What do you think of loving boys
Generation 2020: No Time for Ordinary Cinema
It is a world that is crying out for change: In the 43rd year of the section generation the young protagonists set the tone, face challenges and dare big leaps. A conversation with Section Leader Maryanne Redpath about the current overdose of exceptional situations worldwide and the power of cinema for film enthusiasts of all ages.
Noémie Merlant in jumbo by Zoé Wittock
Mariette Rissenbeek, the managing director of the Berlinale, only recently got the special program from again generation highlighted when it comes to getting young people excited about cinema. What makes the section so special in this regard?
The profile and program of generation give the answer to this question. For all other sections of this festival, the films are only accessible from the age of 18. In this respect, the question automatically arises what happens to people under the age of 18. Young people want to be part of the international cinema scene, and so should they, just like adults. Good cinema is good cinema, very simple. For young cineastes as for everyone else.
There are some classic motifs in this year's program, the big coming-of-age stories, for example.
Yes, coming-of-age stories are with generation at home, of course. In the course of a lifetime there are so many small steps and big leaps that we make. As a child, the height of the fall is usually much greater and can have dramatic effects. And the filmmakers know that from generation: Regardless of which aspect of life you look at - be it the cultural or political environment, family or ideas about your own body and sexuality - the consequences of all these things are immense for young people. For example, when you fall in love unhappily for the first time, the suffering is enormous, downright gigantic. As an adult, on the other hand, you get used to these ups and downs more and more. But as a teenager, that can literally eat you up, as in, for example jumbo by Zoé Wittock. The film depicts how the daughter's first great love, played by Noémie Merlant, puts a strong mother-daughter relationship to the test. The daughter's decision to let her feelings run free also confronts the mother - who is presented as a liberal, open-minded woman - with unexpected emotional challenges.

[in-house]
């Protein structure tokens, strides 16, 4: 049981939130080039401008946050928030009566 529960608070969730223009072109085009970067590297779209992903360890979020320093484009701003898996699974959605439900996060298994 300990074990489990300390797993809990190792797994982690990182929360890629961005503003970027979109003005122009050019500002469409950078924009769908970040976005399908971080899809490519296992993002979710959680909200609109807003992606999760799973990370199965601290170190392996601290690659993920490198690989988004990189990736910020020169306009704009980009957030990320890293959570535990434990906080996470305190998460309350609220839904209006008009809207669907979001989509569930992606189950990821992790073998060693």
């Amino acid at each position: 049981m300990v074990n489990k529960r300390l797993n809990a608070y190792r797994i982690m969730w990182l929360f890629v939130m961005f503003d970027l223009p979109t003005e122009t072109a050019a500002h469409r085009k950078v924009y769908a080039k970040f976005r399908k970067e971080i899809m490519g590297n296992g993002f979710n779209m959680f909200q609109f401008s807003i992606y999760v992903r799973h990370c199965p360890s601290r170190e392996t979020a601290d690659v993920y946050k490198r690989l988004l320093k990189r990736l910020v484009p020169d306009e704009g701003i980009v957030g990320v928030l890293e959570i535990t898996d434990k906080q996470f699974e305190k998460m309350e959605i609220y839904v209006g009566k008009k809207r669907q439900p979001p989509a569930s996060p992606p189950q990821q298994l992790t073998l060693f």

Lana Rockwell and Jabari Watkins in Sweet thing by Alexandre Rockwell
You have already mentioned the emotional intensity of the cinematic material. To what extent is this part of the program for you generation to?
Many people still have this idea in mind that a film for children should be light. However, this cliché often means that children are looked at but not seen. For me, the perspective is the most important thing: from what point of view is the story told, but also: who is watching and experiencing this film? As adults, we are invited to recognize and respect young people with all their experiences, experiences that can be very intense and existential even as children. generation-Films explore this space of experience, e.g. B. Alexandre Rockwells Sweet thing, who artfully succeeds in transforming his film, which initially looks like a tough social drama, into an almost fairytale-like, liberating road movie. The children flee from their precarious and dysfunctional family relationships and invent a childhood according to their own ideas with imagination, a portion of carelessness, but also in loving care for one another.
You speak of heroines in the program. Today, however, many young people no longer look for their role models in the cinema, but in social media. Influencers are the new idols. What can cinema do to counter this?
I want to disagree here. Year after year I notice a growing desire among young people to go to the cinema and watch films with others. Making this social experience possible, this exchange, also with the filmmakers in the conversations and encounters after the films, that is very central generation. The power of cinema should not be underestimated, its strength to create a shared moment and unforgettable experiences, sometimes even to be life-changing. There is enormous potential in this, which is sought and perceived by young people. The 70,000 spectators who attend the generation- Watching movies is proof of that.